Release the damn torture reports, already
Another strong NY Times editorial. I think they are seeing President Obama in a new light. I know I am.
A dozen years after the terrorist attacks of Sept. 11, 2001, it is appalling that official reports about the extent and nature of the rendition, detention and torture that came in their aftermath are still being kept from the American public and even members of Congress charged with overseeing intelligence activities.
The program was abandoned years ago. The Senate Intelligence Committee’s exhaustive 6,000-page report was completed last December. But it has yet to be declassified. Likely the closest to a full accounting the nation is going to get, the report is said to contain unsparing criticism of the program. News reports have said it chronicles the Central Intelligence Agency’s repeated misleading of the White House, Congress and the public about the value of brutal and lawless methods that yielded little valuable intelligence despite the claims of former Vice President Dick Cheney and other defenders of torture.
The C.I.A. wrote a 122-page rebuttal to the Senate’s report, which was delivered by the agency’s current director, John Brennan, in June, four months after the committee’s deadline. It, too, remains under wraps.
The C.I.A. and the committee’s staff have conducted some 60 hours of negotiations on the agency’s proposed changes to the report. Senator Dianne Feinstein, the California Democrat who is chairwoman of the Intelligence Committee, has expressed frustration with the delay. She has said she aims to have the committee vote in January to begin a formal declassification process at least for those sections of the report. That process could take weeks or it could take many months, depending on how long the C.I.A. drags it out.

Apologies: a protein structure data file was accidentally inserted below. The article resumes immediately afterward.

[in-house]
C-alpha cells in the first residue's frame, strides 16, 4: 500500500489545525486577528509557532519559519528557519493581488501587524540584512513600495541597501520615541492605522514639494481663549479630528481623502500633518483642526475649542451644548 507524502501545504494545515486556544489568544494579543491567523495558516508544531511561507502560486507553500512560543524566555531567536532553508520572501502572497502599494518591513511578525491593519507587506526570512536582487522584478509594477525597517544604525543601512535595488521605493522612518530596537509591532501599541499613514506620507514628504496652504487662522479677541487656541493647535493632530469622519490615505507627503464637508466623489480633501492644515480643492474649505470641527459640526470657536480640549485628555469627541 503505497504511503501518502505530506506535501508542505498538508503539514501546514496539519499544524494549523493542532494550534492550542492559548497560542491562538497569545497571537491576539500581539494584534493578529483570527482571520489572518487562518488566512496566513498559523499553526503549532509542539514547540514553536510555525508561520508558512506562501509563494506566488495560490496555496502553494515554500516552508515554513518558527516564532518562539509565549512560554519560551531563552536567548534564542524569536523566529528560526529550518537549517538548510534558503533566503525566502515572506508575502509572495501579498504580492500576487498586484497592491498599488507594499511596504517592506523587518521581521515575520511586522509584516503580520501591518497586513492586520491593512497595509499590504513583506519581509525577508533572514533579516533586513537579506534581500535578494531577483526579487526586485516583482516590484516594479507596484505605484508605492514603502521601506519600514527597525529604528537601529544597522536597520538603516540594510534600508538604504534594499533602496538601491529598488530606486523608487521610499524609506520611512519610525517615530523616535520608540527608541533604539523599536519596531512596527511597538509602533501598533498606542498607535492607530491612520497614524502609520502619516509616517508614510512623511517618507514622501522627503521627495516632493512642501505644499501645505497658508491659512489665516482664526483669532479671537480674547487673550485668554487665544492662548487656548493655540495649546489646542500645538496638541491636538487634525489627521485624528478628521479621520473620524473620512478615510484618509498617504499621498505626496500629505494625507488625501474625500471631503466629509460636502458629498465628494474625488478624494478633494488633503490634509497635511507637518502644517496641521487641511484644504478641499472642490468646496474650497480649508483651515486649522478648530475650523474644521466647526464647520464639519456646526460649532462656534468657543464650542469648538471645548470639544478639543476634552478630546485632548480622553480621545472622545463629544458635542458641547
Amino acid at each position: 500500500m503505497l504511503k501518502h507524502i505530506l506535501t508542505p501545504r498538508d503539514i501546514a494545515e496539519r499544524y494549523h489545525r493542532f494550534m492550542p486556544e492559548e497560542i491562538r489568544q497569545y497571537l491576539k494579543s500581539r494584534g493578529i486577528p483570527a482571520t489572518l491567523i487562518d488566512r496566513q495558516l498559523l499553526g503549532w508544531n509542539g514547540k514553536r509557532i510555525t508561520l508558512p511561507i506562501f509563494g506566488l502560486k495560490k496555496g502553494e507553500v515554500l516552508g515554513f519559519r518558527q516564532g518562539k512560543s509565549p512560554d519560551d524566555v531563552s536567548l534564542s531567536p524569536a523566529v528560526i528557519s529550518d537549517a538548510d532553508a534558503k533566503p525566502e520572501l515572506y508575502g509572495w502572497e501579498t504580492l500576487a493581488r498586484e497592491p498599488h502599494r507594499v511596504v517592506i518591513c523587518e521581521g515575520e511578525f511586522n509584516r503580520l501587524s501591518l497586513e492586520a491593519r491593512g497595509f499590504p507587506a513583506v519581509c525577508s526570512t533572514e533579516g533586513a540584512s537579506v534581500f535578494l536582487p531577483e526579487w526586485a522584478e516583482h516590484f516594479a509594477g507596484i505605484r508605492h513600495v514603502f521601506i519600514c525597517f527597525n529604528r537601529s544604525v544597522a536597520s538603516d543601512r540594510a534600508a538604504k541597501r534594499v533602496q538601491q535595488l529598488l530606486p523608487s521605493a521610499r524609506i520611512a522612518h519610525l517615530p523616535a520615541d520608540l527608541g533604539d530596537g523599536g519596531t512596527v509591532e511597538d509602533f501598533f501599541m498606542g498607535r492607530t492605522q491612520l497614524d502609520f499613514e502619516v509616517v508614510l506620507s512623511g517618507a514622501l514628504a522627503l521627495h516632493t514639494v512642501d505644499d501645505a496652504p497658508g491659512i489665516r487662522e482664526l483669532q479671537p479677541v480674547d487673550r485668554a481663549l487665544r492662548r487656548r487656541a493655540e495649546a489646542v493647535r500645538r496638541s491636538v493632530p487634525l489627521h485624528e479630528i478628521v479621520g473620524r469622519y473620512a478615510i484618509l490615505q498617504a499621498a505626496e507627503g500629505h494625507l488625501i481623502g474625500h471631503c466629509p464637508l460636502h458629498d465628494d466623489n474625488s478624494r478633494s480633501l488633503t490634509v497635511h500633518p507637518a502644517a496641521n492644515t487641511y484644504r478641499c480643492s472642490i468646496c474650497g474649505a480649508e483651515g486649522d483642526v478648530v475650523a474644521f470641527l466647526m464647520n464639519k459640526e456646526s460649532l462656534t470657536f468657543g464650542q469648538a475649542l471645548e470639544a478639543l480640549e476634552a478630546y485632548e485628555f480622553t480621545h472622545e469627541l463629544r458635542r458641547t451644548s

The lack of transparency was underlined on Tuesday during a hearing on the nomination of Caroline Krass to be the C.I.A.’s top lawyer. Senator Mark Udall, a Colorado Democrat, disclosed the existence of an internal study done by the C.I.A. under Mr. Brennan’s predecessor, Leon Panetta, that contradicted the agency’s response to the Senate study. Mr. Udall said he believed it was “consistent with the Intelligence’s Committee’s report.” Mr. Udall said: “This raises fundamental questions about why a review the C.I.A. conducted internally years ago — and never provided to the committee — is so different from the C.I.A.’s formal response to the committee study.”
The committee must insist on the Obama administration’s cooperation in making public all three documents — the Senate Intelligence Committee report, the official C.I.A. response to it, and the internal C.I.A. study.
Rendition, illegal detention and torture did not arise on President Obama’s watch. He has repeatedly denounced the use of torture and ended the detention program as one of his first White House acts. But his expansive claims of secrecy have succeeded in blocking victims’ lawsuits and helping to keep details of rendition and torture secret, denying the country a reckoning necessary for the historical record, establishing accountability and avoiding similar human rights violations in the future.
Mr. Obama has a duty to ensure prompt public release of the documents — minimally redacted to protect genuine national security secrets, not to avoid embarrassment.
I believe that Mr. Obama is a substantial part of the problem.